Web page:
How Michael Dell Gambled His Fortune And Won

Vinod Pandey


On March 4, 2004, Michael Dell proudly announced that he would be stepping down from his role as CEO and entering the first stages of retirement. He had grown Dell into a multi-deca billion-dollar company that was synonymous with affordable computers around the world. This success had made 2,700 employees into millionaires and gave Michael a personal net worth of $16 billion. 

But, the next decade wasn’t so easy for Dell. In fact, it was quite rough. A slew of Asian manufacturers with razor-thin profit margins would explode in popularity like Asus, Acer, and Lenovo. And this trend would annihilate Dell’s profit margins to the tune of 72%. 

Dell would post negative quarter after negative quarter and their projections were simply even less hopeful. But while this was definitely a shame, this didn’t really affect Michael financially. He was still worth roughly the same at $15 billion, and it seemed like a good time to derisk. He could simply sell off his stake for a 20 to 30% discount and easily walk away with $10 billion or so after taxes. 

But, instead, Michael would decide to do the exact opposite. He would go out and borrow $19.4 billion and take the entire company private. This itself was a rather risky move as he was already levered up more than 1 to 1, but this was just the beginning. 

The first $19.4 billion had simply given him control over the company. Now, he actually needed capital to reinvent the business, so he would go out and borrow another $50 billion bringing his total debt to $70 billion. Keep in mind, Michael was rich but he was only $15 billion rich and now he was $70 billion in debt. 

That’s why this deal made history becoming the largest technology leverage buyout of all time. And, if you haven’t yet grasped how risky this was, let me put this another way. The new Dell corporation only had to fall 22% before creditors could margin call Michael for his entire fortune. 

And given that profits had already declined 72%, 22% worth of downside protection really wasn’t much. But, despite the odds, Michael would go on to pull off the deal of a century. After successfully reinventing the company, Michael would retake Dell public in late 2018. 

And today, Dell is trading at an all-time high with a market cap of $61 billion. Michael owns roughly 52% of Dell, so this gives him a solid net worth of $32 billion. A pretty strong turnaround for a declining company but that’s not the whole story because Michael isn’t worth $32 billion today.


No, Michael is actually worth $86.6 billion, making him the 15th richest person in the world, only beaten out by the FAANG founders. So, not only was Michael able to turn around Dell but he was able to delink his fortune from Dell and grow it from $15 billion to $86 billion, all at the same time. So, here’s the insane story of how Michael Dell gambled his entire fortune and won. 

How Michael Dell Gambled His Fortune And Won


Taking a look back, the first challenge in Michael’s comeback was actually taking Dell private. Just because Michael was willing to risk it all and pivot the company doesn’t mean that creditors were jumping up and down to lend him $70 billion to do it. 

In fact, it was quite the opposite, as this would end up being one of the nastiest tech buyouts ever. And the only reason that Michael went down this path is because it was truly the only option he had left. You see, while Michael didn’t take Dell private till 2013, he had already come out of retirement in 2007.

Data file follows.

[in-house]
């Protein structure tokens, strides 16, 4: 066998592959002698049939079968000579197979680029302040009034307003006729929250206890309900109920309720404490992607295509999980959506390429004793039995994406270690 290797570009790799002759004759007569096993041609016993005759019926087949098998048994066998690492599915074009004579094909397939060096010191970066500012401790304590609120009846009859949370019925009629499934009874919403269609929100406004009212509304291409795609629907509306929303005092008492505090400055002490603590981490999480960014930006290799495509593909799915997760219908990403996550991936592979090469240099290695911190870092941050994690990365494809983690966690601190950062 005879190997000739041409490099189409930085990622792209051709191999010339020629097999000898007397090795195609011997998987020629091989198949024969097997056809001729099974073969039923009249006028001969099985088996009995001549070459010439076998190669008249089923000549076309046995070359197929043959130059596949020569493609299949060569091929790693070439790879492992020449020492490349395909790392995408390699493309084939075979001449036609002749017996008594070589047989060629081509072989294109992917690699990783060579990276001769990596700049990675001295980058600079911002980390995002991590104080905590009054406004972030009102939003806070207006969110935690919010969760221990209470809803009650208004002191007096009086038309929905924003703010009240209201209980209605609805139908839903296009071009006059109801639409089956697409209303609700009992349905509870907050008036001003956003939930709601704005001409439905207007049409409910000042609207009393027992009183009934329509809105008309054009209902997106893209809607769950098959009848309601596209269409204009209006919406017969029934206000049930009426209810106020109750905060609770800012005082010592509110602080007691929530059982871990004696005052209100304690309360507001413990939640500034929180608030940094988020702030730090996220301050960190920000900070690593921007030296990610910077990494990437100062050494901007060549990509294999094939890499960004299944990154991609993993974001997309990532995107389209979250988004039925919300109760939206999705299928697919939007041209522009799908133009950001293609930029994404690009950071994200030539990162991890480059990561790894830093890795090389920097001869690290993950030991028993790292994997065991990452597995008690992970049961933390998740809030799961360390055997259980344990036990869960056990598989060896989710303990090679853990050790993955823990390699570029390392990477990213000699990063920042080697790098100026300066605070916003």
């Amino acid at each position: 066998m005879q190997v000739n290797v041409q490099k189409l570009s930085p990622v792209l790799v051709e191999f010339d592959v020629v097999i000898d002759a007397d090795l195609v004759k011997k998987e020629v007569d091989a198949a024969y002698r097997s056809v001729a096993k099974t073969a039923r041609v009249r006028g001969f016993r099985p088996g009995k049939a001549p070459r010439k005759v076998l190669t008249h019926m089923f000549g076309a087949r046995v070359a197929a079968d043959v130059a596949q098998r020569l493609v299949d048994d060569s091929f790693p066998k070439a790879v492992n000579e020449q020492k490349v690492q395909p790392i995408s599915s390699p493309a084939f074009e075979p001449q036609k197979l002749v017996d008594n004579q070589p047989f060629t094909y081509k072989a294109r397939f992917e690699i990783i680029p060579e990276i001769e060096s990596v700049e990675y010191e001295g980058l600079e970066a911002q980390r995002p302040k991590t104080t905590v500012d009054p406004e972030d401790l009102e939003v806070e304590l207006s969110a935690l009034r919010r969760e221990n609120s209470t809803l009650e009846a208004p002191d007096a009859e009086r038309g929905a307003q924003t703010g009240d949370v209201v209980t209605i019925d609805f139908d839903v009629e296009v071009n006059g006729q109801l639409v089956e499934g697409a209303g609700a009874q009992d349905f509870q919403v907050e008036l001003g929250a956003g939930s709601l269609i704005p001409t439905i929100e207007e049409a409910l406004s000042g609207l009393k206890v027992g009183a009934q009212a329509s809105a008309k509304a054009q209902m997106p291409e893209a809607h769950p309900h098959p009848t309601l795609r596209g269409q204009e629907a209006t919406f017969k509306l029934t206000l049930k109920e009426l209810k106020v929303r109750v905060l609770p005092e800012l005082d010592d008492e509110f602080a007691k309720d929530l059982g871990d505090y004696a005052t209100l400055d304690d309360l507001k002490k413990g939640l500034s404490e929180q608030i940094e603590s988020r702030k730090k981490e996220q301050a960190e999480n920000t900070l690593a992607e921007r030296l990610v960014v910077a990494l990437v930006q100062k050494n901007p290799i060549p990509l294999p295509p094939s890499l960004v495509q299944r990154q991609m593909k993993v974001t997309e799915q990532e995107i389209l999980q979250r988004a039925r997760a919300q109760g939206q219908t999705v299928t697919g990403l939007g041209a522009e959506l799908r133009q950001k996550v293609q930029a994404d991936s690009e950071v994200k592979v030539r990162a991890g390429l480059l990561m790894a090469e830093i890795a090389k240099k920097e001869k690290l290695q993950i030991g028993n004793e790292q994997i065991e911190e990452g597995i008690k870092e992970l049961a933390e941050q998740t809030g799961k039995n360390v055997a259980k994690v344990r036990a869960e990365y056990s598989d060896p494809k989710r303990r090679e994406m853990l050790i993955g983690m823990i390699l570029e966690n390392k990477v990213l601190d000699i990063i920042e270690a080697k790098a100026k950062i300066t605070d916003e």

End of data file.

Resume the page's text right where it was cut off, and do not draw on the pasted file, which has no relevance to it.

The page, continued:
At the time, Dell was rapidly losing market share to HP and the Asian PC makers, and frankly, Michael didn’t see all the bright future for the consumer PC business. PCs were quickly becoming commoditized and profits were evaporating from the entire industry, so Michael felt that the best strategy was to focus on software and services as opposed to hardware. 

As such, the first thing he did was go on a $10 billion buying spree in the late 2000s. This included acquisitions like Perot Systems for $3.9 billion in 2009, and this actually worked out surprisingly well. Within the next 5 years, Dell would turn a $10 billion investment in non-PC businesses into a $21 billion business. 

And they had a pretty good shot at continuing to grow this into a $30 to $40 billion business, but the market didn’t care at all. All the media headlines were about Dell’s shrinking market share and declining profits, and investor sentiment followed. 

They felt that instead of trying to revive the PC business or compete in the new world of smartphones, Dell was super distracted, investing large amounts into completely unrelated businesses. And as such, the stock price was in the absolute gutter. 

What had once been a $40 stock in 2004 was now trading at just $12 in 2012 and investors wanted out. In fact, Dell’s second biggest shareholder, Southeastern Asset Management, called up Michael and told him that they would be willing to sell their entire stake for the right price. 

And this conversation is what started turning the gears for Michael: What if he took Dell private? Naturally, this felt like a forbidden question that was completely outside reality because such a large buyout had never been done before. 

Nonetheless, Michael decided to shoot his shot. One month later at a tech conference, Michael would run into the famous Egon Durban from Silver Lake Partners. You’ve probably never heard of this guy, but believe me, this guy is a legendary private equity guy behind the scenes. He was early to Skype, Seagate, and Avago Technologies which is what would eventually become the $500 billion giant that is Broadcom. 

So, little to say, he had plenty of money. The only question was: would he help Michael take Dell private? Well, the answer was absolutely. It turns out that Egon’s investment team had already researched Dell, and he had a pretty good idea of what Michael was about to ask. 

In fact, Egon would say quote, “If I were in your position, I would try to take Dell private. And I don't think you need Silver Lake to do it.” And his reasoning was quite interesting. He said that if Dell was just now trying to pivot to enterprise, he wouldn’t back the move. 

But, the way he saw it, Dell was already an enterprise company and the market just hadn’t realized it yet, so he was more than happy to back to move with $20 billion. But, if it was easy to convince the investor, what was so hard about going private? Well, that would have to do with a man named Carl Icahn. 

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If you’re not familiar with Carl Icahn, he’s a legendary corporate raider who’s made tens of billions buying out beaten-down companies and selling them for parts and his next target was Dell. Truth be told, Icahn was by no means a tech guy and he had little clue as to what was going on at Dell.